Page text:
Federal Budget Rules Could Bring Automatic SS, Medicare Cuts
Monday, December 19, 2016
RICHMOND, Va. — New budget rules proposed for Congress could bring deep, automatic cuts to benefit programs for seniors that had been exempt from those kinds of cuts until now.
House budget chair Tom Price, R-Ga., has said he would like to see reductions in Social Security and Medicare benefits. David Reich, senior fellow at the Center on Budget and Policy Priorities, said Price has proposed strict caps on all spending, that would kick in if the deficit goes up - even if it’s the result of tax cuts.
Reich said that, unlike past budget battles, it looks like Price wants Social Security and Medicare to be on the chopping block.
"What if Congress decides to enact large additional tax cuts? His document says we really shouldn't exempt anything,” Reich said.
Price opposes many kinds of federal spending and has said the government cannot afford its current programs. President-elect Donald Trump selected Price to be his Secretary of Health and Human Services.
Reich said Price's proposal strongly favors tax cuts - even to the extent of possibly cutting benefits for seniors to pay for them.
Medicare and Social Security are both popular programs with their own dedicated revenue streams. As a result, they have been largely exempt from recent congressional tax and spending fights. And Reich said that under the current "pay as you go" budget rules, Congress does not allow itself to increase spending or cut taxes without offsetting the cost.
But Price would break both precedents.
"In place of that, he has this whole series of restrictions on spending only,” Reich said. "None of them operate on the revenue side at all."
Trump has said he wants to cut corporate and individual taxes. Analysts have said his plan would increase the deficit while primarily benefiting the wealthy. Trump also has said he would oppose cuts to Social Security benefits.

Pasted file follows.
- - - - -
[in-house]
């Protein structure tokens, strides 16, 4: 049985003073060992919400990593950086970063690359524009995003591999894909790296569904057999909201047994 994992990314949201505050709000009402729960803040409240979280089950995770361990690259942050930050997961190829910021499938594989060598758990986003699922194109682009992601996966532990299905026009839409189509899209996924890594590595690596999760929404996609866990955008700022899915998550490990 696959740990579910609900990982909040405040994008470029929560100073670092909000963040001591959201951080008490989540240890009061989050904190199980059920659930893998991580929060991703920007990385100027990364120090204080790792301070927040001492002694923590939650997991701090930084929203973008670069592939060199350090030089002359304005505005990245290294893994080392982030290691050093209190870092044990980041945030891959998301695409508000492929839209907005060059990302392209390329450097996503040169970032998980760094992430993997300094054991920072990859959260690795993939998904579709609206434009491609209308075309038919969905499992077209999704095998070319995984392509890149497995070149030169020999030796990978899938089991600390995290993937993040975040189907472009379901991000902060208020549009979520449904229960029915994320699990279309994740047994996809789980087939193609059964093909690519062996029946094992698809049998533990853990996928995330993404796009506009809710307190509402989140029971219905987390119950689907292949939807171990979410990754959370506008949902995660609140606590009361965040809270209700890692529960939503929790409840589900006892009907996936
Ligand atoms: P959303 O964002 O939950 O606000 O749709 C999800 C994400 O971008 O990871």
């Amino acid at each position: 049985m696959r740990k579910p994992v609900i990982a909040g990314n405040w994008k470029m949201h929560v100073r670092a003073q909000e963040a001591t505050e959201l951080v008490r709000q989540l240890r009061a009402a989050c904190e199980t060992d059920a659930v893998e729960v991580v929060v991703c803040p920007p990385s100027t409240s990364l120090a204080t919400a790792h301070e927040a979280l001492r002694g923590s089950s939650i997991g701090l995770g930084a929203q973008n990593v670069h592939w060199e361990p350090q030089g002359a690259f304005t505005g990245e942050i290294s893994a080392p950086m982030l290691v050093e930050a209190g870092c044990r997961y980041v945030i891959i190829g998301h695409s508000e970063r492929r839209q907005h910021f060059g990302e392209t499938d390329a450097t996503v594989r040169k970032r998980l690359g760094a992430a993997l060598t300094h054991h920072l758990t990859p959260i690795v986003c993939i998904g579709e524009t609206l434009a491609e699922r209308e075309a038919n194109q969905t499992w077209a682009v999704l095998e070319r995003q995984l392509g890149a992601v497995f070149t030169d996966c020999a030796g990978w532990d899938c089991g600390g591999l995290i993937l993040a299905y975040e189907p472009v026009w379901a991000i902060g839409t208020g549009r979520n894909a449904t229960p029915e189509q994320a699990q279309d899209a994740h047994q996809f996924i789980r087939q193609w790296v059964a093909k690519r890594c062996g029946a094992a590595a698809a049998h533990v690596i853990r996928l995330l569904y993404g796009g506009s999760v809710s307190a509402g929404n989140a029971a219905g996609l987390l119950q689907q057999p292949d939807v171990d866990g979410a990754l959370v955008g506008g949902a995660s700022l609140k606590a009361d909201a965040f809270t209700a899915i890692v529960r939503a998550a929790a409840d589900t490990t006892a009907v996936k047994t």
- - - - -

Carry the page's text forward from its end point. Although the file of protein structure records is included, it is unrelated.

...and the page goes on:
But Reich said one problem with automatic reductions is that they bypass much of the normal debate.
"You wouldn't say, 'Well, this is how we want to change Medicare' or 'how we want to change Medicaid' or veterans benefits,” he said. “And indeed the limits could be set very low to try to force reductions."
It's unclear what will happen to Price's proposed legislation if he moves to the executive branch. Reich said that in any case, it will likely face opposition in the Senate.
More on Reich's assessment of Price's proposal is available here.
get more stories like this via email
Tribes in far northeastern California are pressing President Joe Biden to create a new national monument about 30 miles from Mount Shasta. The Pit …
Every state has been screening newborns for several decades, usually performing a heel-prick blood test, a hearing test and a heart check. Several …
Maine could become the first state in the nation to provide public funding to candidates seeking the office of district attorney. Lawmakers are …
The Oregon Fish and Wildlife Commission has decided to list Southern Resident orcas as an endangered species. With it comes guidelines for how the …
Student loan borrowers of all ages in Nevada and around the country have an opportunity to have their student loans canceled or the chance to receive …
Early voting for primaries in Michigan began this weekend. Rep. Rashida Tlaib, D-Mich., in a change from Democratic support, urged voters to block …
Health and Wellness
February is National Teen Dating Violence Awareness and Prevention Month, and young people often find it hard to navigate experiences of harm…
Indiana climate leaders gathered this month to share knowledge and create strategies to address the effects of climate change. Together, they are …